"It's very impressive to see how much industry is here," Bott said. "People don't see that as they're driving through Pinellas Park."
The city says it has more medical technology companies within its borders than any other municipality in Florida. Those include R. P. Scherer, which manufactures soft gel caps and paintballs. Transition Optical produces lenses for glasses that turn dark in the sun.
A map from the Industry Council journal of 1996 (the last year it was published) showed that Pinellas Park had the lion's share of industry in Tampa Bay.
Pinellas Park's growth has not always been easy.
In the past few years, the City Council fired a city manager (Jim Madden) and promoted an engineer (Jerry Mudd) from the ranks. Mudd appointed and fired assistant city manager/finance director Peggy McGarrity, which plunged the city and the council into further turmoil.
The police department continues to confront allegations of sexual discrimination. The department's three highest-ranking officers have departed.
With or without scandal, neighbors participate in the democracy, coming before the City Council to complain about the way things are run. Although the two sides may carp at each other, the council does try to please its constituency, sometimes to a fault.
Wheelchair-bound Marshall Cook has come before the council repeatedly to complain about people parking their cars on the sidewalks. Cook can't get by without rolling into the street and endangering his life.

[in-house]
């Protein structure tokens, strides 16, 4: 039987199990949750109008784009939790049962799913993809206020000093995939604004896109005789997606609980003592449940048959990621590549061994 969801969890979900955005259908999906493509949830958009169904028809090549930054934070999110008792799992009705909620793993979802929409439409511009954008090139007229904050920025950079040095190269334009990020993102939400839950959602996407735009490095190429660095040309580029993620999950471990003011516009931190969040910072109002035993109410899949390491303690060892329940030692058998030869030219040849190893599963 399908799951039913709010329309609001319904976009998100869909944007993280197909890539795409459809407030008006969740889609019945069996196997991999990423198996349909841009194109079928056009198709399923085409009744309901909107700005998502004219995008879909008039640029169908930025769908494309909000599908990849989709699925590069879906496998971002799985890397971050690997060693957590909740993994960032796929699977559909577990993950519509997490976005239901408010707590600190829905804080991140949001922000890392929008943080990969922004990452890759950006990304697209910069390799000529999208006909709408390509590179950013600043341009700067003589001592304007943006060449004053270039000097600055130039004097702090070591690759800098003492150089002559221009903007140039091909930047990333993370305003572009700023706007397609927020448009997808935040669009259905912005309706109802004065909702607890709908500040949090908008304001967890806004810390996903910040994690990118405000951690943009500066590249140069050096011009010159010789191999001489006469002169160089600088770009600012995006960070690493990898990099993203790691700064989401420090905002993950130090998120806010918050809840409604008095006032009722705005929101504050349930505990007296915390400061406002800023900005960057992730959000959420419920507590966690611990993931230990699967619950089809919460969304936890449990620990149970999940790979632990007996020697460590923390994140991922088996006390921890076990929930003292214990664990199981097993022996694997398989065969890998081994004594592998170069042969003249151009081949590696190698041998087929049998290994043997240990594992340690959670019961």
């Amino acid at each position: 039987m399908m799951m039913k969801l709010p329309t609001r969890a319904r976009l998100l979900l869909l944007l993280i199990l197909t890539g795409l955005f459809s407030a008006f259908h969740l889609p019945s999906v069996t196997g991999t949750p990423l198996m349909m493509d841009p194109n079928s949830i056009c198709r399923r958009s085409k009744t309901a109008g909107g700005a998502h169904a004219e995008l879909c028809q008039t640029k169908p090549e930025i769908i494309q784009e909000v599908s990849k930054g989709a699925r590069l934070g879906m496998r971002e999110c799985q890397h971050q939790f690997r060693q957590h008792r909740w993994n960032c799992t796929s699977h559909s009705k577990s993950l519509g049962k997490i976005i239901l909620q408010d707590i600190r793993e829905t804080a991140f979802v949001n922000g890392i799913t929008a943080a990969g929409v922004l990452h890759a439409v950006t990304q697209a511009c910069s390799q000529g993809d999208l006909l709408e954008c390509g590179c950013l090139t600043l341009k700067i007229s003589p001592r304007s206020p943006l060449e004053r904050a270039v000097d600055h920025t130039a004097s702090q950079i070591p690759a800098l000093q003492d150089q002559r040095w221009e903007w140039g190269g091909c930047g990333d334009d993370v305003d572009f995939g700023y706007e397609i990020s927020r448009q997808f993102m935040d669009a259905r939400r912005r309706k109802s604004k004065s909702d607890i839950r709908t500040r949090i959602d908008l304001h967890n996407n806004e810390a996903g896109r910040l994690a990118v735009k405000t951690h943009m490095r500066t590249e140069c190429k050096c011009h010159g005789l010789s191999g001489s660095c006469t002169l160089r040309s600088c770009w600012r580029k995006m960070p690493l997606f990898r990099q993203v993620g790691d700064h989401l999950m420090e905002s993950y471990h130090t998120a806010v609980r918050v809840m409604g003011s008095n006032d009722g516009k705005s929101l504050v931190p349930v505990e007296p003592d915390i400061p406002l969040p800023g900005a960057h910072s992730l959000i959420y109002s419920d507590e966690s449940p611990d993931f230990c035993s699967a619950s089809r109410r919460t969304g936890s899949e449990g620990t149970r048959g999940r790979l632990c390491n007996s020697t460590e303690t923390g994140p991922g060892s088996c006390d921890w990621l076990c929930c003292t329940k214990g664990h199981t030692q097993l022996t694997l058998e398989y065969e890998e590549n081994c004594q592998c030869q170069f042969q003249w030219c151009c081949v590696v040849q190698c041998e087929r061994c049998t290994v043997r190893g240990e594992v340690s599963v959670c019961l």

Council told the police department to fix it, and volunteers started ticketing violators who, in turn, complained to the council.
So, the council told police to back off. Warn, but don't ticket, unless there's no other way around it.
Just last month, the council held a town meeting to gauge residents' feelings on three proposed ordinances: the appearance of Dumpsters in the redevelopment area; carports in front-yard setbacks; and the parking of commercial trucks in residential neighborhoods.
During the 31/2 hours, council members also learned that some residents think they should be more decisive. "I think the City Council is putting itself in a position where they can't make a decision," Mujralie Beharry said. "Council can't please everybody."
- Pinellas Park has annexed 182.56 acres since the fiscal year began Oct. 1, 2000.
- Those annexations included 166 parcels of land with a total value of about $43-million that will raise $340,392 in taxes.
- According to the 2000 census, Pinellas Park has:
- 45,658 people 18 or older;
- more Hispanics (2,856) than any other minority group;
- 1,942 Asians, the second-most populous minority group.
- Pinellas Park was incorporated in 1915.
- The city has five tennis courts, 14 racquetball courts, 16 baseball/softball fields, eight soccer/football fields, 10 basketball courts, 16 shuffleboard courts and one horseback trail.
- There are eight private schools and 10 public schools.
- The city's Web site is http://www.pinellas-park.com.
Communities of West Pinellas